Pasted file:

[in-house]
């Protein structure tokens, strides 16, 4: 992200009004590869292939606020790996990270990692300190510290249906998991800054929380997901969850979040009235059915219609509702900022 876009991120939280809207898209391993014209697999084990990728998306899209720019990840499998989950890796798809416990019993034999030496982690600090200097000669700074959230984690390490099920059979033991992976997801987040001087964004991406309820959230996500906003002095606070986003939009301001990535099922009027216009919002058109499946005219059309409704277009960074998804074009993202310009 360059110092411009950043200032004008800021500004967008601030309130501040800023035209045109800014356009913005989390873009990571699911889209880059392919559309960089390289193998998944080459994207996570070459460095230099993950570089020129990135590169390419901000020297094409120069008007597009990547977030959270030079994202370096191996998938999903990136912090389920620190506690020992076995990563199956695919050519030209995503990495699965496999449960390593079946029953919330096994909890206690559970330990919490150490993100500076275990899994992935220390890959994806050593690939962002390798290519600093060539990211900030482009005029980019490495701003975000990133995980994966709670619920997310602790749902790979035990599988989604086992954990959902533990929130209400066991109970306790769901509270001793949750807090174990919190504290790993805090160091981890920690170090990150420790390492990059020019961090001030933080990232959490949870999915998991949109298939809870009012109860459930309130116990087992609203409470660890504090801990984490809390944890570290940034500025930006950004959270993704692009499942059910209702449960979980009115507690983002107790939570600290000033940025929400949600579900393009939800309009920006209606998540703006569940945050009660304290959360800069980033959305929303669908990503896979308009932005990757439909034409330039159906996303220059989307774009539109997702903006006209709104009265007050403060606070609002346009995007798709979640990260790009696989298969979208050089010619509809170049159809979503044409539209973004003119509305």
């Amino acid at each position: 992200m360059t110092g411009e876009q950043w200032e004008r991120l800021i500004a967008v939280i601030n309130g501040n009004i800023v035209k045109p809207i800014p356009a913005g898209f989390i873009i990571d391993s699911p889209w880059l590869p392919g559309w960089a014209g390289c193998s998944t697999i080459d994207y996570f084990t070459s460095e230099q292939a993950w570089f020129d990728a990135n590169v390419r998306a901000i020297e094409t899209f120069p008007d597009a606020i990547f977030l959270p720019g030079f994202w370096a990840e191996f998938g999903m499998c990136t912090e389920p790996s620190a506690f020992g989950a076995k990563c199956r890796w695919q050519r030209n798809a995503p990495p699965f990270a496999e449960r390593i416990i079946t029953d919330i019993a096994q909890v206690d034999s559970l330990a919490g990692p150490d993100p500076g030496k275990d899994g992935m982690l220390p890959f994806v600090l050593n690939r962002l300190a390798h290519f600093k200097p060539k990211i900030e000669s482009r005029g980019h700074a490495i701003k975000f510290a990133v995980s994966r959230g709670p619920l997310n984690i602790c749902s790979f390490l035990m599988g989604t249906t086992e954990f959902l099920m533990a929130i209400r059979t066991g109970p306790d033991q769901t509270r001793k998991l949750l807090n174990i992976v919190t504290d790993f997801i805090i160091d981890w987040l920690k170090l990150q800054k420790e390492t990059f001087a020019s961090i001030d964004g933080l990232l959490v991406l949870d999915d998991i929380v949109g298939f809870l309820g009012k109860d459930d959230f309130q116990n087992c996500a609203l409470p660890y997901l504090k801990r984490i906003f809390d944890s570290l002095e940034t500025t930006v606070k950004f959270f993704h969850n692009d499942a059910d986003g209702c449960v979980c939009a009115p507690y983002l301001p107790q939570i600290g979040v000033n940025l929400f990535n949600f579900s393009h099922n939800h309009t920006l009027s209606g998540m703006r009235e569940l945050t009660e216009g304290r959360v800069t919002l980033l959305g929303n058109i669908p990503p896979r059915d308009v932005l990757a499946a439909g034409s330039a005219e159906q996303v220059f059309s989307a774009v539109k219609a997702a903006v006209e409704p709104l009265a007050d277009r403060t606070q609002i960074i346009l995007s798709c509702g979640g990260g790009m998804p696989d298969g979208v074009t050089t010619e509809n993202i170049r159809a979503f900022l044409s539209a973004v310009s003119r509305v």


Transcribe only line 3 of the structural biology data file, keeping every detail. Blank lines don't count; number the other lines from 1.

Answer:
């Amino acid at each position: 992200m360059t110092g411009e876009q950043w200032e004008r991120l800021i500004a967008v939280i601030n309130g501040n009004i800023v035209k045109p809207i800014p356009a913005g898209f989390i873009i990571d391993s699911p889209w880059l590869p392919g559309w960089a014209g390289c193998s998944t697999i080459d994207y996570f084990t070459s460095e230099q292939a993950w570089f020129d990728a990135n590169v390419r998306a901000i020297e094409t899209f120069p008007d597009a606020i990547f977030l959270p720019g030079f994202w370096a990840e191996f998938g999903m499998c990136t912090e389920p790996s620190a506690f020992g989950a076995k990563c199956r890796w695919q050519r030209n798809a995503p990495p699965f990270a496999e449960r390593i416990i079946t029953d919330i019993a096994q909890v206690d034999s559970l330990a919490g990692p150490d993100p500076g030496k275990d899994g992935m982690l220390p890959f994806v600090l050593n690939r962002l300190a390798h290519f600093k200097p060539k990211i900030e000669s482009r005029g980019h700074a490495i701003k975000f510290a990133v995980s994966r959230g709670p619920l997310n984690i602790c749902s790979f390490l035990m599988g989604t249906t086992e954990f959902l099920m533990a929130i209400r059979t066991g109970p306790d033991q769901t509270r001793k998991l949750l807090n174990i992976v919190t504290d790993f997801i805090i160091d981890w987040l920690k170090l990150q800054k420790e390492t990059f001087a020019s961090i001030d964004g933080l990232l959490v991406l949870d999915d998991i929380v949109g298939f809870l309820g009012k109860d459930d959230f309130q116990n087992c996500a609203l409470p660890y997901l504090k801990r984490i906003f809390d944890s570290l002095e940034t500025t930006v606070k950004f959270f993704h969850n692009d499942a059910d986003g209702c449960v979980c939009a009115p507690y983002l301001p107790q939570i600290g979040v000033n940025l929400f990535n949600f579900s393009h099922n939800h309009t920006l009027s209606g998540m703006r009235e569940l945050t009660e216009g304290r959360v800069t919002l980033l959305g929303n058109i669908p990503p896979r059915d308009v932005l990757a499946a439909g034409s330039a005219e159906q996303v220059f059309s989307a774009v539109k219609a997702a903006v006209e409704p709104l009265a007050d277009r403060t606070q609002i960074i346009l995007s798709c509702g979640g990260g790009m998804p696989d298969g979208v074009t050089t010619e509809n993202i170049r159809a979503f900022l044409s539209a973004v310009s003119r509305v």